Intercultural relations after World War II were far more extensive and diverse than earlier. The United States became the virtual inheritor of European civilization, emerging as the strongest and richest country in the world, capable of supporting the arts and financing scholarly and artistic undertakings. European refugees enriched America's cultural life. For the first time it could be said that American art was in the vanguard of modern art, not a pale reflection of European works. The same was true of literature and music. Unlike the period after World War I, however, there was much less self-consciousness about American culture. It was assumed as a matter of course, rather than asserted as a matter of principle, that American artists, novelists, and musicians were engaged in creative work that had relevance to the contemporary world as a whole. Europeans looked to the United States to discern artistic and literary trends. Moreover, American troops stationed in most parts of Europe transmitted American popular culture and lifestyles to the Old World. It became important for European intellectuals to study in the United States if they wished to keep abreast of developments in scholarship.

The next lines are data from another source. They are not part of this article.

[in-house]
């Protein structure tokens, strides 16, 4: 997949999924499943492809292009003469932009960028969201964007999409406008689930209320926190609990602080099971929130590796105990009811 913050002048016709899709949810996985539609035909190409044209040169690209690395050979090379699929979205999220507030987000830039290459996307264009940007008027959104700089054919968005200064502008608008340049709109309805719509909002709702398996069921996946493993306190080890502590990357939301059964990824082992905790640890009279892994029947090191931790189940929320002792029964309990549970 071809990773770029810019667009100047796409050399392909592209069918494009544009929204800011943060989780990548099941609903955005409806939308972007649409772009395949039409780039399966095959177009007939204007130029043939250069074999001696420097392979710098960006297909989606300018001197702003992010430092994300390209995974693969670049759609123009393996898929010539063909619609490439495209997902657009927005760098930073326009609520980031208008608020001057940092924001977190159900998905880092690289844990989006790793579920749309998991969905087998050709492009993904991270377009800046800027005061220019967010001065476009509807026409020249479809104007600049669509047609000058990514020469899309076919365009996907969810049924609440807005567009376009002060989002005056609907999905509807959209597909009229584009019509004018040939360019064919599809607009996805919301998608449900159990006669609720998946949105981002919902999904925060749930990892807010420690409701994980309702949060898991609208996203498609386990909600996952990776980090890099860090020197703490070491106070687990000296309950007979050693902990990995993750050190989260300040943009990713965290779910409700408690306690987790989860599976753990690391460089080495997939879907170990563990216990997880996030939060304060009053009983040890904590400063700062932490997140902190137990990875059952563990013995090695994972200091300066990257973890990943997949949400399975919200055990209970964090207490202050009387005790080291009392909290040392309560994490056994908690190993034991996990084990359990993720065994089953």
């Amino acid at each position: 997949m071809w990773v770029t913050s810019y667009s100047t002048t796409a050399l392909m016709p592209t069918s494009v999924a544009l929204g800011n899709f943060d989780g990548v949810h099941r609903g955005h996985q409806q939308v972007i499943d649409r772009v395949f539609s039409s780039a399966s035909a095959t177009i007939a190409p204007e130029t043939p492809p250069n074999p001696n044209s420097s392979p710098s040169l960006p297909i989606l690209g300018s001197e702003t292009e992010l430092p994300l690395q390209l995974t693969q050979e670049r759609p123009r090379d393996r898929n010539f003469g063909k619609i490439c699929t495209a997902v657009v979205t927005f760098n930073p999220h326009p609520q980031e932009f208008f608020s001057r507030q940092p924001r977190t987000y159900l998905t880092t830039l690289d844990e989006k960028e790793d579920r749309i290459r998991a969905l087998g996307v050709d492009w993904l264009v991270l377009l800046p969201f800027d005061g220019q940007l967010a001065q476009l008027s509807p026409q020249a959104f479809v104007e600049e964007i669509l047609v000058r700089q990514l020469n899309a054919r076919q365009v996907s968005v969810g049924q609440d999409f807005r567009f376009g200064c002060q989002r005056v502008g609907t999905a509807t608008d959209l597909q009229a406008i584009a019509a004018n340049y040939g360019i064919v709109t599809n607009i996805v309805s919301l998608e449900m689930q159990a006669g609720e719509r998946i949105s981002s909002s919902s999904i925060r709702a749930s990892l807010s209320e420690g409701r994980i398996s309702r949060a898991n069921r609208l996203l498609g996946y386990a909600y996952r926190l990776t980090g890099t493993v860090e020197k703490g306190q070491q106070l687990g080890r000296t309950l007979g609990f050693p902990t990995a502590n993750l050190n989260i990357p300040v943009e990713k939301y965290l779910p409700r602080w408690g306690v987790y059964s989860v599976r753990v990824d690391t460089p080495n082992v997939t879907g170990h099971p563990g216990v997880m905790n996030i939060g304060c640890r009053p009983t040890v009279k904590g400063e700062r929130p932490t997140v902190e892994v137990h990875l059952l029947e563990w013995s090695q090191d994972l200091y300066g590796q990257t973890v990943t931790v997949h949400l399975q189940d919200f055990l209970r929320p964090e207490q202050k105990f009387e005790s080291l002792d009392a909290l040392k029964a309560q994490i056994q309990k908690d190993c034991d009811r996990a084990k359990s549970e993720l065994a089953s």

The impact on the non-Western world was no less great. American influence was transmitted through soldiers, officials, and businessmen who were scattered throughout Africa, the Middle East, and Asia. Consciously or unconsciously, they contributed to a deeper cultural involvement of America in other lands. America came to stand for what was fashionable and up-to-date. At the same time, Americans abroad collectively and individually increased their nation's awareness of other cultures and contributed to a greater appreciation of non-Western traditions. Many who were trained during the war as language specialists and intelligence officers retained their interest in foreign countries, and some of them became leaders in the postwar development of "area studies." American colleges began seriously teaching courses in non-Western civilizations and founded institutes to further research in these areas. There was also a flood of non-Europeans to the United States as war brides, students, and visitors. Through them Americans came into contact with non-Western ways of life.